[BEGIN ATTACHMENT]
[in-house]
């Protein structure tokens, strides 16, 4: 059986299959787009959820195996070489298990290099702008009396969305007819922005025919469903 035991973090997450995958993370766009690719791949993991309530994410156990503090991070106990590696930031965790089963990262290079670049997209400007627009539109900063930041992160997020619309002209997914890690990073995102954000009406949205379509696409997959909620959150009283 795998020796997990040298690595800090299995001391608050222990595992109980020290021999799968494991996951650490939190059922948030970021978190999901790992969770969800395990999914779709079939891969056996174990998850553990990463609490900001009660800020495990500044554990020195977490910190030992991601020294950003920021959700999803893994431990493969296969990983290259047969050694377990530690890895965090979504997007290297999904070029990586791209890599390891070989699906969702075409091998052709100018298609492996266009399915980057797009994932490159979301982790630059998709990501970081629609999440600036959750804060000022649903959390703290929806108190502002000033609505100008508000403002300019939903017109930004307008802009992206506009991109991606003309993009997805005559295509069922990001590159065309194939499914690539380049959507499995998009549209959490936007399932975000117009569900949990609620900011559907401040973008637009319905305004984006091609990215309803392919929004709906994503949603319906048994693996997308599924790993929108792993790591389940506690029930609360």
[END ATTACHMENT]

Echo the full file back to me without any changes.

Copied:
[in-house]
């Protein structure tokens, strides 16, 4: 059986299959787009959820195996070489298990290099702008009396969305007819922005025919469903 035991973090997450995958993370766009690719791949993991309530994410156990503090991070106990590696930031965790089963990262290079670049997209400007627009539109900063930041992160997020619309002209997914890690990073995102954000009406949205379509696409997959909620959150009283 795998020796997990040298690595800090299995001391608050222990595992109980020290021999799968494991996951650490939190059922948030970021978190999901790992969770969800395990999914779709079939891969056996174990998850553990990463609490900001009660800020495990500044554990020195977490910190030992991601020294950003920021959700999803893994431990493969296969990983290259047969050694377990530690890895965090979504997007290297999904070029990586791209890599390891070989699906969702075409091998052709100018298609492996266009399915980057797009994932490159979301982790630059998709990501970081629609999440600036959750804060000022649903959390703290929806108190502002000033609505100008508000403002300019939903017109930004307008802009992206506009991109991606003309993009997805005559295509069922990001590159065309194939499914690539380049959507499995998009549209959490936007399932975000117009569900949990609620900011559907401040973008637009319905305004984006091609990215309803392919929004709906994503949603319906048994693996997308599924790993929108792993790591389940506690029930609360």